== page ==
To begin, employers must emphasize the importance of vigilance when it comes to email. Hackers love beginning their attacks through something called phishing, which is where they send messages to workers in the hopes that one of them will click a link or give up sensitive information. However, the real problem many companies are dealing with these days is spear phishing, which is where the hacker targets a specific person by using information about them to convince them the email is legitimate. 

According to PhishMe, attacks of this nature rose about 55 percent in 2016. What's more, around 91 percent of data breaches can be traced back to an original spear phishing email. 

Companies need to be scared of phishing. Phishing is a huge issue that many companies aren't taking seriously.

Therefore, it falls upon employers to convince employees of the importance of email security. This should certainly involve a company-wide meeting discussing the risks, but it's also vital that administrators set up tests for workers to see if they'll fall for such an attack. Hackers have been relentless with spear phishing and it looks like that will continue in 2018, so the best way to avoid such an issue is to stress email security now. 

3. Keep an eye on mobile security

Mobile devices aren't a luxury anymore. They're a vital necessity for workers all over the world, and ignoring this fact could have enormous security ramifications. The Pew Research Center found that 77 percent of Americans owned smartphones in 2016, This is causing a lot of companies to understand the value of the bring-your-own-device trend, which allows employees to use their own gadgets for work-related purposes. 

While BYOD is certainly a huge step forward, the fact that many organizations are ignoring it is extremely dangerous. Gartner found that around 37 percent of employees are currently using their own devices for work without the knowledge of their employers.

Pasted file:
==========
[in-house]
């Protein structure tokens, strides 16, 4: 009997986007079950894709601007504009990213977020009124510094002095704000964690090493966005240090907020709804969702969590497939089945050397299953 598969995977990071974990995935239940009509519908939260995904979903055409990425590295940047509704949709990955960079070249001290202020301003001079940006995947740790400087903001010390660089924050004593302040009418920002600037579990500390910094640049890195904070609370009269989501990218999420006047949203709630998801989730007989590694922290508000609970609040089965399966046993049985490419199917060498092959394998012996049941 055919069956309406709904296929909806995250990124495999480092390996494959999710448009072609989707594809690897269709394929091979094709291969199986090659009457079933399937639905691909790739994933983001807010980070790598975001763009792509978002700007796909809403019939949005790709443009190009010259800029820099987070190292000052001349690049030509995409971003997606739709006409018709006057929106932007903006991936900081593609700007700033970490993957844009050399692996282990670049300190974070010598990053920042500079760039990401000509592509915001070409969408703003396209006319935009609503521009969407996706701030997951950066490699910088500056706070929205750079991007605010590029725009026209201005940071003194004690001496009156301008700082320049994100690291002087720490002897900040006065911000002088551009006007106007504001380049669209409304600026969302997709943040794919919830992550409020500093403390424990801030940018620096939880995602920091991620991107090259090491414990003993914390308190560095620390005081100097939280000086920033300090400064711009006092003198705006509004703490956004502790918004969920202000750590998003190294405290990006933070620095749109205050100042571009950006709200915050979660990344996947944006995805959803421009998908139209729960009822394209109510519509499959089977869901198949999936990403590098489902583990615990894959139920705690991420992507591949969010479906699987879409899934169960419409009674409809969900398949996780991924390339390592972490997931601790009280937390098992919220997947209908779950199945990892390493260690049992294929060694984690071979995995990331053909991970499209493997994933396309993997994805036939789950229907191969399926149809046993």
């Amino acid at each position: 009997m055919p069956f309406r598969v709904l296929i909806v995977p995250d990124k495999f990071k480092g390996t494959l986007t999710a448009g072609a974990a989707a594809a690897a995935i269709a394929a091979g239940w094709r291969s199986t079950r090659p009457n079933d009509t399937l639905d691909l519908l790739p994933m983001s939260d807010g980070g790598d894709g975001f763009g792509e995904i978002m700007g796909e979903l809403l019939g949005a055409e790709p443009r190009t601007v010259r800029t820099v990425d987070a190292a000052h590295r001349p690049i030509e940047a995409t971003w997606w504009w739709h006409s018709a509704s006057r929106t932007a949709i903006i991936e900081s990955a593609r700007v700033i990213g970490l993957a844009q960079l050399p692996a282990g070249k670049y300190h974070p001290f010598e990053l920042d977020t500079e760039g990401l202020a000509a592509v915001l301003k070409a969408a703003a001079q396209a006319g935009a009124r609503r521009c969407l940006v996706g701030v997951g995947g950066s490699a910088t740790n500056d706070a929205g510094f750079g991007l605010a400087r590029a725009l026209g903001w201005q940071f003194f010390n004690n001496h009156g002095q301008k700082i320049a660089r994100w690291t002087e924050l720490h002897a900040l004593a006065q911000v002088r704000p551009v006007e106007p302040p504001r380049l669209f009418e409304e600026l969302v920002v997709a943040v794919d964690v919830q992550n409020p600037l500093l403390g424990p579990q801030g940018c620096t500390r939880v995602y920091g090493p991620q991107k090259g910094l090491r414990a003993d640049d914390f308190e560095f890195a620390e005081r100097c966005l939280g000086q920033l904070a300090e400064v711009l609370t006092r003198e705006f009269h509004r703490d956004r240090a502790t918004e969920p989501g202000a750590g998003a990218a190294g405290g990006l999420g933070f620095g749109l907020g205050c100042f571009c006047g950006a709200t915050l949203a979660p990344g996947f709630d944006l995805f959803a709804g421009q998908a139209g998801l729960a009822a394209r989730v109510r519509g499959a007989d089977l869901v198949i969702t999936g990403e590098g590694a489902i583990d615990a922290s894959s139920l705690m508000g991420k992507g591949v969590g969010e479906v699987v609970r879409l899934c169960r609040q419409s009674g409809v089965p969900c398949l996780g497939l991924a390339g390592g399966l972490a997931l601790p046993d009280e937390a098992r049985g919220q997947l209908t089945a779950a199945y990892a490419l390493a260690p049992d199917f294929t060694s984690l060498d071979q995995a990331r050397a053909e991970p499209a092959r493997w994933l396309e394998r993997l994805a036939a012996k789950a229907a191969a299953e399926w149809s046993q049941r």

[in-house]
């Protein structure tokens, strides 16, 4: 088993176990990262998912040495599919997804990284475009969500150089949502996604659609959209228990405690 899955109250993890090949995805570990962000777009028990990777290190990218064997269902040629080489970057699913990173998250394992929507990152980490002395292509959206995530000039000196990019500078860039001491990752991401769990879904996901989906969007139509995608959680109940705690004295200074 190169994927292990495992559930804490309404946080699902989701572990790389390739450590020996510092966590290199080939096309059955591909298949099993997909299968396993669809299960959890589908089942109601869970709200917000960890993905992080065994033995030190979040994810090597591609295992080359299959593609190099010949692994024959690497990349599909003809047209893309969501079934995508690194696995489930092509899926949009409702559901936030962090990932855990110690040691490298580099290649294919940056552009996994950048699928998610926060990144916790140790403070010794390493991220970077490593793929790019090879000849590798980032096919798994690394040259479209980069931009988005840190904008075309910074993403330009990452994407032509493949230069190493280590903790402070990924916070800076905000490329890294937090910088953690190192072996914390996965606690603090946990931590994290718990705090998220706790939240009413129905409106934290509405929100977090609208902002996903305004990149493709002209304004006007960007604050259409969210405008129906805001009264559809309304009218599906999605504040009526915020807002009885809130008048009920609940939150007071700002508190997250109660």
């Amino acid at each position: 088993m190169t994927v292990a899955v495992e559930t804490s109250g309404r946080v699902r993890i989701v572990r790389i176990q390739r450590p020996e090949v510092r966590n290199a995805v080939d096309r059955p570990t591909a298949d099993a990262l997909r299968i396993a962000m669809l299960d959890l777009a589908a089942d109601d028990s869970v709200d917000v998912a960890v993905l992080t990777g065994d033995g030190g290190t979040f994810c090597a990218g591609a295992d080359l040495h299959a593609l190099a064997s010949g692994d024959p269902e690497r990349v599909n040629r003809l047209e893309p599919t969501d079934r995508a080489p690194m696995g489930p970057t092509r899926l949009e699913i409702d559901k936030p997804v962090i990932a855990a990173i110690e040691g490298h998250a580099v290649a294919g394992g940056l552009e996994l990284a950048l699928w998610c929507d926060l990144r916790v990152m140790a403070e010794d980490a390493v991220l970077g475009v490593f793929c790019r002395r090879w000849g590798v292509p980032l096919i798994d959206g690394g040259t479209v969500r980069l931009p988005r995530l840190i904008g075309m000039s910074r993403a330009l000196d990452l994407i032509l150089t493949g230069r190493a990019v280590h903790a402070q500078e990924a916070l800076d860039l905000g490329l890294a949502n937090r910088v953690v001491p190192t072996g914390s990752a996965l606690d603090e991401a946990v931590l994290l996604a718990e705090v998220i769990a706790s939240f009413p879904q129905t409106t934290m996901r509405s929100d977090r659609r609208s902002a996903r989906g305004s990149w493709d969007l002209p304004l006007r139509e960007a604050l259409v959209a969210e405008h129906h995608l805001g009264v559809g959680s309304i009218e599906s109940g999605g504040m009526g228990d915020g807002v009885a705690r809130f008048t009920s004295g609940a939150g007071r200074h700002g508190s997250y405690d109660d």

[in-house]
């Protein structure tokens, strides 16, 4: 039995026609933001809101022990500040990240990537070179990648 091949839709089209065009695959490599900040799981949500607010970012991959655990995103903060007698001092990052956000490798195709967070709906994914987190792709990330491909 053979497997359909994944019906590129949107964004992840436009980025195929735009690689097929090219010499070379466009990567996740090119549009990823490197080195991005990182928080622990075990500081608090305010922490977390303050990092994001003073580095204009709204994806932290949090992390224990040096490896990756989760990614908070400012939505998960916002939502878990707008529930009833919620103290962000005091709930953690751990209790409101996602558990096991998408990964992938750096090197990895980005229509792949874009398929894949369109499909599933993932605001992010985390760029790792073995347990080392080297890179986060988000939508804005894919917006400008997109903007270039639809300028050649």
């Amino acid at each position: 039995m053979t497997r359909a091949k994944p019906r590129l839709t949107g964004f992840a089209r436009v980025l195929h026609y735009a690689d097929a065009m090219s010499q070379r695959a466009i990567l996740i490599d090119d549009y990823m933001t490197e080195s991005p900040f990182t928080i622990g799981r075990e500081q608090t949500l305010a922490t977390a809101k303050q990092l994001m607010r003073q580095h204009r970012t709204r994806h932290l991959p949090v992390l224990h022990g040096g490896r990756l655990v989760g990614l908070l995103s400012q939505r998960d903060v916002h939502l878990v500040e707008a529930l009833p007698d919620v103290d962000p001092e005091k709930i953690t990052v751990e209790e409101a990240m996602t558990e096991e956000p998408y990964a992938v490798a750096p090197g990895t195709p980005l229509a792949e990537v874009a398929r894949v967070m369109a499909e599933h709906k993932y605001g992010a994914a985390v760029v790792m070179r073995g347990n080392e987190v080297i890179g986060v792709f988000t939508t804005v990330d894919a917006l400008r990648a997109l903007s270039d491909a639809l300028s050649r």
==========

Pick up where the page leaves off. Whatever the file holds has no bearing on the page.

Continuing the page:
The ramification here is that a huge number of devices are accessing sensitive company information without any sort of uniform security system protecting them. 

While the importance of security measures must be stressed to employees, ignoring BYOD is most likely doing your company more harm than good. Therefore, the new year is a great opportunity to reorganize how your business handles employee-owned devices. 

The future may be uncertain, but that shouldn't paralyze you. By taking the proper precautions and being prepared for whatever cybercriminals can throw at you, you can avoid the biggest mistakes and ensure the success of your firm.

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Ryan Jackson

Ryan Jackson brings more than 20 years of experience in IT management to ISG Technology. He most recently served as Computer Sciences Corporation’s Global Director for Account Service Delivery, Big Data Analytics and Business Intelligence. He has worked across several industries including A&D, Healthcare, Manufacturing, Insurance, Telecom, Consumer Products/Retail, Pharmaceutical and Transportation. As CTO, Ryan serves as head of the company’s client-centric product/service development and related technology operations, providing key leadership in ISG’s ongoing commitment to helping clients drive business innovation through unique technology solutions.
About

Ryan Jackson brings more than 20 years of experience in IT management to ISG Technology. He most recently served as Computer Sciences Corporation’s Global Director for Account Service Delivery, Big Data Analytics and Business Intelligence. He has worked across several industries including A&D, Healthcare, Manufacturing, Insurance, Telecom, Consumer Products/Retail, Pharmaceutical and Transportation. As CTO, Ryan serves as head of the company’s client-centric product/service development and related technology operations, providing key leadership in ISG’s ongoing commitment to helping clients drive business innovation through unique technology solutions.